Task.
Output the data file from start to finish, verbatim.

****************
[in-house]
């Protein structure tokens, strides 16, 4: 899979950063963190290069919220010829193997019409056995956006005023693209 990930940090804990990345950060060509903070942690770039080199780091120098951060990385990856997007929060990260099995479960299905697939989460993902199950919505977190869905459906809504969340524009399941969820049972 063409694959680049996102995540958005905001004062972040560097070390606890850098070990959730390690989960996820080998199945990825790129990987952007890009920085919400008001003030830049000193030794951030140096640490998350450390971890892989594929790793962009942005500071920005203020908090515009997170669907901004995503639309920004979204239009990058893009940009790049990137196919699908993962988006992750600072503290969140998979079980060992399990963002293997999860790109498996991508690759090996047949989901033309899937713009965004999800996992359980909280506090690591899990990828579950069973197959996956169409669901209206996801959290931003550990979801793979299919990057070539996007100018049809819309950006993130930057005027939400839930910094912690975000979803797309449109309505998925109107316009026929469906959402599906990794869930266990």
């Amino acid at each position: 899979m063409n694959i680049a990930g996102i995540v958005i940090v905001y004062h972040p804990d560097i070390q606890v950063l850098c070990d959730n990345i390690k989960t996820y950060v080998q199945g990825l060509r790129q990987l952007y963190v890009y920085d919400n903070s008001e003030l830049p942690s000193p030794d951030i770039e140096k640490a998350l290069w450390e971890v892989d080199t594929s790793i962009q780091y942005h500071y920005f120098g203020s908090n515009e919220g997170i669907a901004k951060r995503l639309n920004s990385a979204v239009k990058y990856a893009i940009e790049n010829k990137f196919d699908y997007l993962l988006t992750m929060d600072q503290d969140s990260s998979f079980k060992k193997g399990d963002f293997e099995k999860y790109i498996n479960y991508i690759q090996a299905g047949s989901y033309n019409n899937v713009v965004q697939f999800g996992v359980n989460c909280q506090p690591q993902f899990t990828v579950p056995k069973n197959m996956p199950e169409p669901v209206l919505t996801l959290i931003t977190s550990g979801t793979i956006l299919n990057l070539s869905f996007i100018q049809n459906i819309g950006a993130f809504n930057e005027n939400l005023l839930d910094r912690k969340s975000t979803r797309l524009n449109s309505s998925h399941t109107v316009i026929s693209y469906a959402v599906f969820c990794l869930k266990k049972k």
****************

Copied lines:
[in-house]
């Protein structure tokens, strides 16, 4: 899979950063963190290069919220010829193997019409056995956006005023693209 990930940090804990990345950060060509903070942690770039080199780091120098951060990385990856997007929060990260099995479960299905697939989460993902199950919505977190869905459906809504969340524009399941969820049972 063409694959680049996102995540958005905001004062972040560097070390606890850098070990959730390690989960996820080998199945990825790129990987952007890009920085919400008001003030830049000193030794951030140096640490998350450390971890892989594929790793962009942005500071920005203020908090515009997170669907901004995503639309920004979204239009990058893009940009790049990137196919699908993962988006992750600072503290969140998979079980060992399990963002293997999860790109498996991508690759090996047949989901033309899937713009965004999800996992359980909280506090690591899990990828579950069973197959996956169409669901209206996801959290931003550990979801793979299919990057070539996007100018049809819309950006993130930057005027939400839930910094912690975000979803797309449109309505998925109107316009026929469906959402599906990794869930266990």
């Amino acid at each position: 899979m063409n694959i680049a990930g996102i995540v958005i940090v905001y004062h972040p804990d560097i070390q606890v950063l850098c070990d959730n990345i390690k989960t996820y950060v080998q199945g990825l060509r790129q990987l952007y963190v890009y920085d919400n903070s008001e003030l830049p942690s000193p030794d951030i770039e140096k640490a998350l290069w450390e971890v892989d080199t594929s790793i962009q780091y942005h500071y920005f120098g203020s908090n515009e919220g997170i669907a901004k951060r995503l639309n920004s990385a979204v239009k990058y990856a893009i940009e790049n010829k990137f196919d699908y997007l993962l988006t992750m929060d600072q503290d969140s990260s998979f079980k060992k193997g399990d963002f293997e099995k999860y790109i498996n479960y991508i690759q090996a299905g047949s989901y033309n019409n899937v713009v965004q697939f999800g996992v359980n989460c909280q506090p690591q993902f899990t990828v579950p056995k069973n197959m996956p199950e169409p669901v209206l919505t996801l959290i931003t977190s550990g979801t793979i956006l299919n990057l070539s869905f996007i100018q049809n459906i819309g950006a993130f809504n930057e005027n939400l005023l839930d910094r912690k969340s975000t979803r797309l524009n449109s309505s998925h399941t109107v316009i026929s693209y469906a959402v599906f969820c990794l869930k266990k049972k």